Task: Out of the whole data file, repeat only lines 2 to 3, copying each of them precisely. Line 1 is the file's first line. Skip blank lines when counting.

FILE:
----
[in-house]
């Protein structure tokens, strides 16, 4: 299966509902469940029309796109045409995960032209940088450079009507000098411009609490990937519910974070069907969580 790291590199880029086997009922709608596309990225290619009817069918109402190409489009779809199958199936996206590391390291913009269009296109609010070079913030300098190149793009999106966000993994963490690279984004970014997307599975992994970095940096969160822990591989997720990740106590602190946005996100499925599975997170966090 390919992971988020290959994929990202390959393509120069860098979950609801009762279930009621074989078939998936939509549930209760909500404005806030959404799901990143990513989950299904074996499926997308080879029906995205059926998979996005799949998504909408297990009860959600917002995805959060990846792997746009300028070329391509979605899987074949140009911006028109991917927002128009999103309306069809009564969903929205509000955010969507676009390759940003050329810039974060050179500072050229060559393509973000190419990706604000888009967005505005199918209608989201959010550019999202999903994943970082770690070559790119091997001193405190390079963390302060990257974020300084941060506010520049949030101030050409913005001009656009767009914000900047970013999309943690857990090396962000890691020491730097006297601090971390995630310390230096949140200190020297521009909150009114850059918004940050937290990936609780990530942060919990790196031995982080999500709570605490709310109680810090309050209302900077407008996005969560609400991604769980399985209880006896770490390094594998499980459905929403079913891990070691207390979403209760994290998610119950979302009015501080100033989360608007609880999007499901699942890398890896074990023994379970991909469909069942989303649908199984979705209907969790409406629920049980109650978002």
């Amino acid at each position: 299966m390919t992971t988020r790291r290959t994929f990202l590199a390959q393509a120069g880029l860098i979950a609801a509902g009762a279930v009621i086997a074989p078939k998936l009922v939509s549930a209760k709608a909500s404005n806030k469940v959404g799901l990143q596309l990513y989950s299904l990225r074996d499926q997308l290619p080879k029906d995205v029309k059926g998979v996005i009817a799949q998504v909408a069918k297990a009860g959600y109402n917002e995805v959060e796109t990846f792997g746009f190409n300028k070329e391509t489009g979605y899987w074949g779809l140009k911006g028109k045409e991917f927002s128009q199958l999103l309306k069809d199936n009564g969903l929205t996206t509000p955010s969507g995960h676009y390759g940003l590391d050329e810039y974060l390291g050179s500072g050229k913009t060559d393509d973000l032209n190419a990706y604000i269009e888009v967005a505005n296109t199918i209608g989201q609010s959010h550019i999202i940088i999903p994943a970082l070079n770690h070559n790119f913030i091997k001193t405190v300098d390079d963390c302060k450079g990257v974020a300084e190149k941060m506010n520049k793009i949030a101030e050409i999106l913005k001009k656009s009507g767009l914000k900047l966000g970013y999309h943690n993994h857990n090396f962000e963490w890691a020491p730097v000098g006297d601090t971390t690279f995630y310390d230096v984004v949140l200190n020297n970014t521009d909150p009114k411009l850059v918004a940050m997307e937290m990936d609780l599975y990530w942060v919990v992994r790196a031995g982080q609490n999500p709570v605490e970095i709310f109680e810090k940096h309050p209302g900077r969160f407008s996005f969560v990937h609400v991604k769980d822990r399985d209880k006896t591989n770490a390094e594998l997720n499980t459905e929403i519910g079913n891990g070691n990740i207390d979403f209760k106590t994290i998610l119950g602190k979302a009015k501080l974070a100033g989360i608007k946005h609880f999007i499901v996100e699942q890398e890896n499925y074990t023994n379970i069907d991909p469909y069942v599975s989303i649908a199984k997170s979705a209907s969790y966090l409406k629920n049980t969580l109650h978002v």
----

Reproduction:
């Protein structure tokens, strides 16, 4: 299966509902469940029309796109045409995960032209940088450079009507000098411009609490990937519910974070069907969580 790291590199880029086997009922709608596309990225290619009817069918109402190409489009779809199958199936996206590391390291913009269009296109609010070079913030300098190149793009999106966000993994963490690279984004970014997307599975992994970095940096969160822990591989997720990740106590602190946005996100499925599975997170966090 390919992971988020290959994929990202390959393509120069860098979950609801009762279930009621074989078939998936939509549930209760909500404005806030959404799901990143990513989950299904074996499926997308080879029906995205059926998979996005799949998504909408297990009860959600917002995805959060990846792997746009300028070329391509979605899987074949140009911006028109991917927002128009999103309306069809009564969903929205509000955010969507676009390759940003050329810039974060050179500072050229060559393509973000190419990706604000888009967005505005199918209608989201959010550019999202999903994943970082770690070559790119091997001193405190390079963390302060990257974020300084941060506010520049949030101030050409913005001009656009767009914000900047970013999309943690857990090396962000890691020491730097006297601090971390995630310390230096949140200190020297521009909150009114850059918004940050937290990936609780990530942060919990790196031995982080999500709570605490709310109680810090309050209302900077407008996005969560609400991604769980399985209880006896770490390094594998499980459905929403079913891990070691207390979403209760994290998610119950979302009015501080100033989360608007609880999007499901699942890398890896074990023994379970991909469909069942989303649908199984979705209907969790409406629920049980109650978002």
């Amino acid at each position: 299966m390919t992971t988020r790291r290959t994929f990202l590199a390959q393509a120069g880029l860098i979950a609801a509902g009762a279930v009621i086997a074989p078939k998936l009922v939509s549930a209760k709608a909500s404005n806030k469940v959404g799901l990143q596309l990513y989950s299904l990225r074996d499926q997308l290619p080879k029906d995205v029309k059926g998979v996005i009817a799949q998504v909408a069918k297990a009860g959600y109402n917002e995805v959060e796109t990846f792997g746009f190409n300028k070329e391509t489009g979605y899987w074949g779809l140009k911006g028109k045409e991917f927002s128009q199958l999103l309306k069809d199936n009564g969903l929205t996206t509000p955010s969507g995960h676009y390759g940003l590391d050329e810039y974060l390291g050179s500072g050229k913009t060559d393509d973000l032209n190419a990706y604000i269009e888009v967005a505005n296109t199918i209608g989201q609010s959010h550019i999202i940088i999903p994943a970082l070079n770690h070559n790119f913030i091997k001193t405190v300098d390079d963390c302060k450079g990257v974020a300084e190149k941060m506010n520049k793009i949030a101030e050409i999106l913005k001009k656009s009507g767009l914000k900047l966000g970013y999309h943690n993994h857990n090396f962000e963490w890691a020491p730097v000098g006297d601090t971390t690279f995630y310390d230096v984004v949140l200190n020297n970014t521009d909150p009114k411009l850059v918004a940050m997307e937290m990936d609780l599975y990530w942060v919990v992994r790196a031995g982080q609490n999500p709570v605490e970095i709310f109680e810090k940096h309050p209302g900077r969160f407008s996005f969560v990937h609400v991604k769980d822990r399985d209880k006896t591989n770490a390094e594998l997720n499980t459905e929403i519910g079913n891990g070691n990740i207390d979403f209760k106590t994290i998610l119950g602190k979302a009015k501080l974070a100033g989360i608007k946005h609880f999007i499901v996100e699942q890398e890896n499925y074990t023994n379970i069907d991909p469909y069942v599975s989303i649908a199984k997170s979705a209907s969790y966090l409406k629920n049980t969580l109650h978002v």